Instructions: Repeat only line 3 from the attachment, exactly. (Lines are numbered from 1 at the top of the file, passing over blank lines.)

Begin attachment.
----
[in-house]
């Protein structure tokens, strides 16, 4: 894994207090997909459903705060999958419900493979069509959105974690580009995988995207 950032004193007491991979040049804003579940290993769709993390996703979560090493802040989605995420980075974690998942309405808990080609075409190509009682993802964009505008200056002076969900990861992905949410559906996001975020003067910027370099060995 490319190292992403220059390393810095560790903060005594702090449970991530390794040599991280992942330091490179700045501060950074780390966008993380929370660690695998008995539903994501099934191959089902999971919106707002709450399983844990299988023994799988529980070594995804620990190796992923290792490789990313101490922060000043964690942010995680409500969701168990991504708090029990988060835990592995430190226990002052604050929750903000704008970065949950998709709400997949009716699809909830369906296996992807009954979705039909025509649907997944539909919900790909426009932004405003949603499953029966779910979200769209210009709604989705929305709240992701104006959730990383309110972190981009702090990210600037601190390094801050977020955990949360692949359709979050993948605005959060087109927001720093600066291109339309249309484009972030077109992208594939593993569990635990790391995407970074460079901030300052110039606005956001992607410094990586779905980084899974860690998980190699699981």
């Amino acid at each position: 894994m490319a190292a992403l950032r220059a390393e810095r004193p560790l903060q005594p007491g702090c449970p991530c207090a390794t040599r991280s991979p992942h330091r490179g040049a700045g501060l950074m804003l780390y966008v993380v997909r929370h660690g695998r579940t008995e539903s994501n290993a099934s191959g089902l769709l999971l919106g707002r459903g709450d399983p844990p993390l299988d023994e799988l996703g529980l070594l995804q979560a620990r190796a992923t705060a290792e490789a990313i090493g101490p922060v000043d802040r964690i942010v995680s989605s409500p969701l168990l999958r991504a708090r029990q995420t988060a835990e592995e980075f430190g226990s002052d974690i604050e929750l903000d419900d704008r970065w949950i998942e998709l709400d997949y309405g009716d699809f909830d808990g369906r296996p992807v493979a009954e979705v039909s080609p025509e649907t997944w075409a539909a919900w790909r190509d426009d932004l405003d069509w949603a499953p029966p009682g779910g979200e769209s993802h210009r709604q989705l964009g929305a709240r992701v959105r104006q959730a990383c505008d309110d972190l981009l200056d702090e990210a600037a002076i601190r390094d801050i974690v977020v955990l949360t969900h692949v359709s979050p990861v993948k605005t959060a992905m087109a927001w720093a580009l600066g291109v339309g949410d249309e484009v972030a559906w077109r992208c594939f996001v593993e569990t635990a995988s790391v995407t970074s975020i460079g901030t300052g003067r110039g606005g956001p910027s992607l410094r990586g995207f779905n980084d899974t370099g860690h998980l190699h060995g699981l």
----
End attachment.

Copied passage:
């Amino acid at each position: 894994m490319a190292a992403l950032r220059a390393e810095r004193p560790l903060q005594p007491g702090c449970p991530c207090a390794t040599r991280s991979p992942h330091r490179g040049a700045g501060l950074m804003l780390y966008v993380v997909r929370h660690g695998r579940t008995e539903s994501n290993a099934s191959g089902l769709l999971l919106g707002r459903g709450d399983p844990p993390l299988d023994e799988l996703g529980l070594l995804q979560a620990r190796a992923t705060a290792e490789a990313i090493g101490p922060v000043d802040r964690i942010v995680s989605s409500p969701l168990l999958r991504a708090r029990q995420t988060a835990e592995e980075f430190g226990s002052d974690i604050e929750l903000d419900d704008r970065w949950i998942e998709l709400d997949y309405g009716d699809f909830d808990g369906r296996p992807v493979a009954e979705v039909s080609p025509e649907t997944w075409a539909a919900w790909r190509d426009d932004l405003d069509w949603a499953p029966p009682g779910g979200e769209s993802h210009r709604q989705l964009g929305a709240r992701v959105r104006q959730a990383c505008d309110d972190l981009l200056d702090e990210a600037a002076i601190r390094d801050i974690v977020v955990l949360t969900h692949v359709s979050p990861v993948k605005t959060a992905m087109a927001w720093a580009l600066g291109v339309g949410d249309e484009v972030a559906w077109r992208c594939f996001v593993e569990t635990a995988s790391v995407t970074s975020i460079g901030t300052g003067r110039g606005g956001p910027s992607l410094r990586g995207f779905n980084d899974t370099g860690h998980l190699h060995g699981l």